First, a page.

The cost of living for expatriates in Mumbai is the highest in India, and more expensive than its global peers like Melbourne and Frankfurt, a 2018 cost of living survey by global consulting firm Mercer reported.
The financial capital of the country is ranked at the 55th spot in terms of cost of living globally, higher than cities like Melbourne (58), Frankfurt (68), Buenos Aires (76), Stockholm (89) and Atlanta (95), according to the survey.
Other Indian cities featuring in the survey include Delhi (103), Chennai (144) and Bengaluru (170). At the 182nd position, Kolkata is the least expensive Indian city.
"While cities such as Melbourne and Buenos Aires have fallen in their rankings, Mumbai's jump is attributable to the continued surge in prices of food, alcohol and domestic supplies," the survey noted.
Hong Kong is ranked as the world's costliest city to live for expatriates.
Costs of sporting, leisure related activities have also played a role in contributing to rising prices, followed in part by transportation costs, which includes taxi fares and cost of registration and road taxes, the survey noted.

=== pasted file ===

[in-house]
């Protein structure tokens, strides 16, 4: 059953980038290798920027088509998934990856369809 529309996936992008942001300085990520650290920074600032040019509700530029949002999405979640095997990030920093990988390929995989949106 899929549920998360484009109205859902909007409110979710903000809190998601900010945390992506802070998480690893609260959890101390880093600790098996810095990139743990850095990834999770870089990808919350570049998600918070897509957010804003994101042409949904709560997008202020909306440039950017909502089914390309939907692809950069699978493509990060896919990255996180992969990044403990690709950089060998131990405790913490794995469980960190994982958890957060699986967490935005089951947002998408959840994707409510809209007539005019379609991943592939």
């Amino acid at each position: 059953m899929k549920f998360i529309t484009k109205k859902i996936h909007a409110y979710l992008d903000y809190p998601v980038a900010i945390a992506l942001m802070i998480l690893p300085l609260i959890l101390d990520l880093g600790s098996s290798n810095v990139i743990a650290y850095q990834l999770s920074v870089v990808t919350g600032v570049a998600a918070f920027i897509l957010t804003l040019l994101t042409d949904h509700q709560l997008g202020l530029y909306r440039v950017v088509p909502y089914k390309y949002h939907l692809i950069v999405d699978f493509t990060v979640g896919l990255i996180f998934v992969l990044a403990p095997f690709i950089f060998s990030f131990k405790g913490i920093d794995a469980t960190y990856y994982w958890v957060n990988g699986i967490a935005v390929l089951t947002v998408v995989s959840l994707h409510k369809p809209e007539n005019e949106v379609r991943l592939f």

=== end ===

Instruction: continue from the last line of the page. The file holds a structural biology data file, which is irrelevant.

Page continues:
Inflation, among the highest in Indian cities surveyed, remained at 5.57 percent for the surveyed set of expatriate goods, during the survey period. This is especially true for prices of expatriate food items such as, butter, meat and poultry as well as premium farm produce which have increased significantly, along with prices of alcohol, according to the report.
The survey is designed to help multinational companies and governments determine compensation strategies for their expatriate employees.
According to Mercer's International Policies and Practices Report on India, 93 percent of companies do compensate through a cost of living allowance for their expatriate assignee.
"This increase in prices of goods in our cities, viewed along with currency exchange rate, has a direct impact on the Indian assignee compensation when using a balance sheet approach, making overseas assignment costs sometimes greater and sometimes smaller," said Padma Ramanathan, India practice leader, global mobility, Mercer.
In this scenario, companies are reconsidering how frequently expatriate salaries are reviewed, she said, adding in balancing assignee cost with assignee satisfaction, some companies prefer to let the assignee retain the benefit of windfall if applicable.
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This year's rankings in the survey, which uses New York City as the base city for all comparisons, includes 209 cities across five continents and measures the comparative cost of more than 200 items in each location.